I liked the helter-skelter ‘Tarantella’ and also the nice crisp
‘Toccata’. There’s a flavour of the Keystone Cops in the ‘Vivo’,
where one can easily imagine Monteux directing proceedings with
a twinkle in his eye.
The set also contains
a highly successful account of the Rosenkavalier Suite.
Though not specified as such in the track listing, John Canarina
tells us that Monteux here offers the suite arranged by Artur
Rodzinski in 1944. In fact Monteux made a couple of cuts, which
accounts for the fact that this performance lasts for 17:54,
whereas his 1956 performance which graces the BSO’s own Symphony
Hall Centennial Celebration CD set lasts for 21:44.
The present reading is hugely enjoyable. The Boston horns whoop
exultantly in the opening pages and later on the various waltzes
are delivered with splendid zest and wonderfully yielding rubato.
Best of all is Monteux’s treatment of the more lush and lyrical
stretches, all of which he phrases lovingly but without any
wallowing. The suite is built to a gorgeous climax (from 13:59
onwards) and though the first trumpet is over-emphatic in this
passage the horns ring out gloriously.
It’s good to hear
Monteux in a piece by Franck other than that dreadful old warhorse,
the Symphony in D minor, of which he must have become very tired.
He plays the Psyché Suite very well indeed. The first
and last of its four movements strike me as being particularly
successful. Le Maitre distils a lovely romantic ambience in
‘Psyché Asleep’, in which the BSO strings play with great finesse.
This whole movement is quite beautifully played and conducted.
The final ‘Psyché and Eros’ receives a memorable performance.
I’ve saved the best
till last. From 1954 comes what I can only describe as a formidable
performance of the Brahms concerto from Leon Fleisher, aided
and abetted at every turn by Monteux, himself a master in Brahms
and, of course, a celebrated concerto accompanist. Monteux sets
out his stall with a superb exposition of the opening orchestral
paragraph, in which he combines fire and poetry. Fleisher himself
delivers a gripping account of the solo part. In this movement
– and elsewhere – there are some occasional finger slips but,
frankly, who cares when the playing is so magnetic and compelling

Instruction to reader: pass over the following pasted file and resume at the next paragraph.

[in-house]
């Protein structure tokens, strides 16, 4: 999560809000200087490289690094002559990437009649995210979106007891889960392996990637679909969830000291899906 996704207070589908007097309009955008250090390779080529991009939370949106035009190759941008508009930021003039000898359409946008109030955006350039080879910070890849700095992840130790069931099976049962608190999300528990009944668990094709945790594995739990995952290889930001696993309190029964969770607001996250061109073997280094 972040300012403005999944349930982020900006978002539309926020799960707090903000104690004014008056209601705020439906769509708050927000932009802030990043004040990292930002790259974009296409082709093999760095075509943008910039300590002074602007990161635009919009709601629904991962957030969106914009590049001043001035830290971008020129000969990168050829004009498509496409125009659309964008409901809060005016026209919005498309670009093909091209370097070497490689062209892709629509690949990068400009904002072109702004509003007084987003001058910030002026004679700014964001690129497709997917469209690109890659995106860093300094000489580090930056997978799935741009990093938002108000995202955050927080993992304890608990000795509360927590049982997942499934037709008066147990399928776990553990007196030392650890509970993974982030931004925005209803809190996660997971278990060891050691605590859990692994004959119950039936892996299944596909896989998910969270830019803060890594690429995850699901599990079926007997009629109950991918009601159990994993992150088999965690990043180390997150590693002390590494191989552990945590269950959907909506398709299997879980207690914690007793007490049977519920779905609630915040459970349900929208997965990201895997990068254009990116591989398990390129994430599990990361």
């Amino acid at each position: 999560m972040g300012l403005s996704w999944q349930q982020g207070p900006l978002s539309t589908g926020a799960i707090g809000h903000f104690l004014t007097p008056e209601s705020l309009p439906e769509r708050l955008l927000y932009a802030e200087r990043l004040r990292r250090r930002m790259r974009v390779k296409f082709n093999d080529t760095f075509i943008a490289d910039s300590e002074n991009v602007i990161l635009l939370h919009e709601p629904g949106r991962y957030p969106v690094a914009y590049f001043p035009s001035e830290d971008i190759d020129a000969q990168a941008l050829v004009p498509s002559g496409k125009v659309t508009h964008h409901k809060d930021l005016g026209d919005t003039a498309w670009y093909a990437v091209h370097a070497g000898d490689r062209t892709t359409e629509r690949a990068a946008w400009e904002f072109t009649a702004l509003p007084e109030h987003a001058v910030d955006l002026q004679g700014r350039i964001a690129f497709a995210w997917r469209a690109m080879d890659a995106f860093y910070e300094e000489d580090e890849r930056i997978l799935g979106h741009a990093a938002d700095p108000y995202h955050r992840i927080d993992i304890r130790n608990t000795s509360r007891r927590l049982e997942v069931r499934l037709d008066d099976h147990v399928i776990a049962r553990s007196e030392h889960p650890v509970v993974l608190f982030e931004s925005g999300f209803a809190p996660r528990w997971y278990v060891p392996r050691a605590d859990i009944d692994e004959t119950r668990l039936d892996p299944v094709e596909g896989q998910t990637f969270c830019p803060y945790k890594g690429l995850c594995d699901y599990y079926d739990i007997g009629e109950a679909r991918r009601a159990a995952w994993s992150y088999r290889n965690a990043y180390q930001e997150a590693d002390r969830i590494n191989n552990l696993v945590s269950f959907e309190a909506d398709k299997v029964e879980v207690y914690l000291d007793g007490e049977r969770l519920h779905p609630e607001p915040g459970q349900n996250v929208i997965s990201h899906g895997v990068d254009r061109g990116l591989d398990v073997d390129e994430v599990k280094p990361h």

as this? Fleisher’s playing has poise and strength and it teems
with life and energy. Even through the inevitable limitations
of sound that is more than fifty years old one can appreciate
the richness and depth of his tone. The big moments, such as
the dramatic downward plunge in octaves (at 10:13) are tremendously
exciting but just as impressive, if not more so, is the sensitivity
with which Fleisher invests the more reposeful stretches of
the movement. He and Monteux combine to produce a performance
of great sweep and purpose. This towering reading is rewarded,
deservedly, with prolonged applause.
gifts come into even greater play in the second movement, which
is introduced by some lovely, gently glowing playing by the
BSO. Fleisher often plays with serene sensitivity but above
all his playing evinces a big-hearted romanticism, which is
just right for the music. Not only that but the reading has
genuine nobility, thanks in no small part to Monteux’s contribution
from the podium.
The finale is white
hot. We hear a performance of great drive and energy. To be
honest, there are a couple of times when Fleisher’s playing
is just a bit too impulsive, his fingers run away with him and
the notes are smudged. However, it’s a red blooded, very exciting
performance that reminds us that this is the music of an ardent
young man. At the end the Boston audience accord the performers
an ovation that is wholly deserved.
performance of the Brahms crowns a splendid set. For the most
part the playing of the Boston Symphony is first rate and Monteux’s
performances are full of life and interest and thoroughly musical.
There are some inevitable sonic limitations but for the most
part the sound is clear and remarkably good and at all times
the very high quality of the music making is readily apparent.
John Canarina’s notes are excellent. There’s over two hours
of vivid music making here from one of the most characterful
of twentieth century conductors. I enjoyed it enormously and
I hope you will too.